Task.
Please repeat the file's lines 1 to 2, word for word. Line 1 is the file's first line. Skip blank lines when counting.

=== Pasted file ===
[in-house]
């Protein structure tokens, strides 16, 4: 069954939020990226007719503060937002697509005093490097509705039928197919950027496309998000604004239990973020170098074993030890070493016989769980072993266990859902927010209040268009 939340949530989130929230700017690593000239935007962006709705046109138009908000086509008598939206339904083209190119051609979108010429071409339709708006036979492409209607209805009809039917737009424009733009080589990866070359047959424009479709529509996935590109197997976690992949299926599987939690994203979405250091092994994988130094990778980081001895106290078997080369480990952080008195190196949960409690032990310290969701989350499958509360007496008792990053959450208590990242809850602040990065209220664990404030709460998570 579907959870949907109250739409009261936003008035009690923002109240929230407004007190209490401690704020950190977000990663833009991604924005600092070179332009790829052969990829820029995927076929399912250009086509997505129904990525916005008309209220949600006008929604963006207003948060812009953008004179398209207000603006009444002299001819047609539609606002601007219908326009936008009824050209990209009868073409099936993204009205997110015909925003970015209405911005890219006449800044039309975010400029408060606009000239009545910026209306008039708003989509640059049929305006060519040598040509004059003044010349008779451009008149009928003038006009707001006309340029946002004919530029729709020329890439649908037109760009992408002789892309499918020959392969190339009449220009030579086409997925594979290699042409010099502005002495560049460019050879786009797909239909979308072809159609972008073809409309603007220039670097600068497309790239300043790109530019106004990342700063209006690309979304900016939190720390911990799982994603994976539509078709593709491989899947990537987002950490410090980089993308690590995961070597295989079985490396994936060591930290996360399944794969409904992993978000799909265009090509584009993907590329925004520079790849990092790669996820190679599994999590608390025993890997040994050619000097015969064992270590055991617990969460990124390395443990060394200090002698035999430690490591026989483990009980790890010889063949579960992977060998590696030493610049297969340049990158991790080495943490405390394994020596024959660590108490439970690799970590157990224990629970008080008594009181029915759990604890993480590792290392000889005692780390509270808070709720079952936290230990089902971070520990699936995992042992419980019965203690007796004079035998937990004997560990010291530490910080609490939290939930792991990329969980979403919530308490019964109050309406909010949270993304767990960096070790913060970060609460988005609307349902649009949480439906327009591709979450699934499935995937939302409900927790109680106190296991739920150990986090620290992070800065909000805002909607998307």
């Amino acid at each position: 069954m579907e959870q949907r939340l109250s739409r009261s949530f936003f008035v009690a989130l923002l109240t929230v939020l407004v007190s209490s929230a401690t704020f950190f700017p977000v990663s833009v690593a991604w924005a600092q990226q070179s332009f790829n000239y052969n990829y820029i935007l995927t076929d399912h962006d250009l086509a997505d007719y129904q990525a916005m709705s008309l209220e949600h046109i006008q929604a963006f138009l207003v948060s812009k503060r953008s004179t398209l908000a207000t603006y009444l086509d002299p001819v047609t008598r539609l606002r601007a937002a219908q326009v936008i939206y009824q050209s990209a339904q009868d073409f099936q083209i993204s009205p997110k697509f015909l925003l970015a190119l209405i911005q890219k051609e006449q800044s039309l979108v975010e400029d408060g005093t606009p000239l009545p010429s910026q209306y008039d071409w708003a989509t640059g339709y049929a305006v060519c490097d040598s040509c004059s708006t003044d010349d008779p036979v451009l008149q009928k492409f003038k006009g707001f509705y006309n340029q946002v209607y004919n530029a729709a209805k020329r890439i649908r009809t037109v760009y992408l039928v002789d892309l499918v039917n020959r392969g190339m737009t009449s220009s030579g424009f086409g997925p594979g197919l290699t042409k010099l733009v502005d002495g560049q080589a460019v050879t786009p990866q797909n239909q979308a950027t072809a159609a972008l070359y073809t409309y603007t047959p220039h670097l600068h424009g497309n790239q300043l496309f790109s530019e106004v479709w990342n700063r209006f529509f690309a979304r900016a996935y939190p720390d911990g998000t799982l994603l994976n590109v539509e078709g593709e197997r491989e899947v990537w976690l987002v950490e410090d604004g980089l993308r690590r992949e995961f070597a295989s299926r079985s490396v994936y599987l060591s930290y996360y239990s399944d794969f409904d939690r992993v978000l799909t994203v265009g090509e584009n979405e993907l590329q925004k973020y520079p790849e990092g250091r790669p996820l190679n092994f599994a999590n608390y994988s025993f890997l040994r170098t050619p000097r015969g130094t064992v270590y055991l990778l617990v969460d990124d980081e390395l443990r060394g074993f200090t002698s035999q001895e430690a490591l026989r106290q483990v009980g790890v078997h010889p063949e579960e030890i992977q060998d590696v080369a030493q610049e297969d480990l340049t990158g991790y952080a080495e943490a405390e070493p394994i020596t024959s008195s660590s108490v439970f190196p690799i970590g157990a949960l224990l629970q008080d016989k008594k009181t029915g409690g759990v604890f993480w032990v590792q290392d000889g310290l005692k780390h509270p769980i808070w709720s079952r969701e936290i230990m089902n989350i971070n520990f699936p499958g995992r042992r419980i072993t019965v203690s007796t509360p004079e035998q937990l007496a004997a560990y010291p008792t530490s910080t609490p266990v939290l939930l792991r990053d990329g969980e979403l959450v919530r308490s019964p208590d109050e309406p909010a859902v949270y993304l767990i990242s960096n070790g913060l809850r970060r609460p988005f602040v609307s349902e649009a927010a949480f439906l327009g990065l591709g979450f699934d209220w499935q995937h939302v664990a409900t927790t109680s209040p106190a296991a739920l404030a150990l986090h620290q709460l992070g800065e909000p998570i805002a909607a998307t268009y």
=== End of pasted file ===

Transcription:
[in-house]
């Protein structure tokens, strides 16, 4: 069954939020990226007719503060937002697509005093490097509705039928197919950027496309998000604004239990973020170098074993030890070493016989769980072993266990859902927010209040268009 939340949530989130929230700017690593000239935007962006709705046109138009908000086509008598939206339904083209190119051609979108010429071409339709708006036979492409209607209805009809039917737009424009733009080589990866070359047959424009479709529509996935590109197997976690992949299926599987939690994203979405250091092994994988130094990778980081001895106290078997080369480990952080008195190196949960409690032990310290969701989350499958509360007496008792990053959450208590990242809850602040990065209220664990404030709460998570 579907959870949907109250739409009261936003008035009690923002109240929230407004007190209490401690704020950190977000990663833009991604924005600092070179332009790829052969990829820029995927076929399912250009086509997505129904990525916005008309209220949600006008929604963006207003948060812009953008004179398209207000603006009444002299001819047609539609606002601007219908326009936008009824050209990209009868073409099936993204009205997110015909925003970015209405911005890219006449800044039309975010400029408060606009000239009545910026209306008039708003989509640059049929305006060519040598040509004059003044010349008779451009008149009928003038006009707001006309340029946002004919530029729709020329890439649908037109760009992408002789892309499918020959392969190339009449220009030579086409997925594979290699042409010099502005002495560049460019050879786009797909239909979308072809159609972008073809409309603007220039670097600068497309790239300043790109530019106004990342700063209006690309979304900016939190720390911990799982994603994976539509078709593709491989899947990537987002950490410090980089993308690590995961070597295989079985490396994936060591930290996360399944794969409904992993978000799909265009090509584009993907590329925004520079790849990092790669996820190679599994999590608390025993890997040994050619000097015969064992270590055991617990969460990124390395443990060394200090002698035999430690490591026989483990009980790890010889063949579960992977060998590696030493610049297969340049990158991790080495943490405390394994020596024959660590108490439970690799970590157990224990629970008080008594009181029915759990604890993480590792290392000889005692780390509270808070709720079952936290230990089902971070520990699936995992042992419980019965203690007796004079035998937990004997560990010291530490910080609490939290939930792991990329969980979403919530308490019964109050309406909010949270993304767990960096070790913060970060609460988005609307349902649009949480439906327009591709979450699934499935995937939302409900927790109680106190296991739920150990986090620290992070800065909000805002909607998307």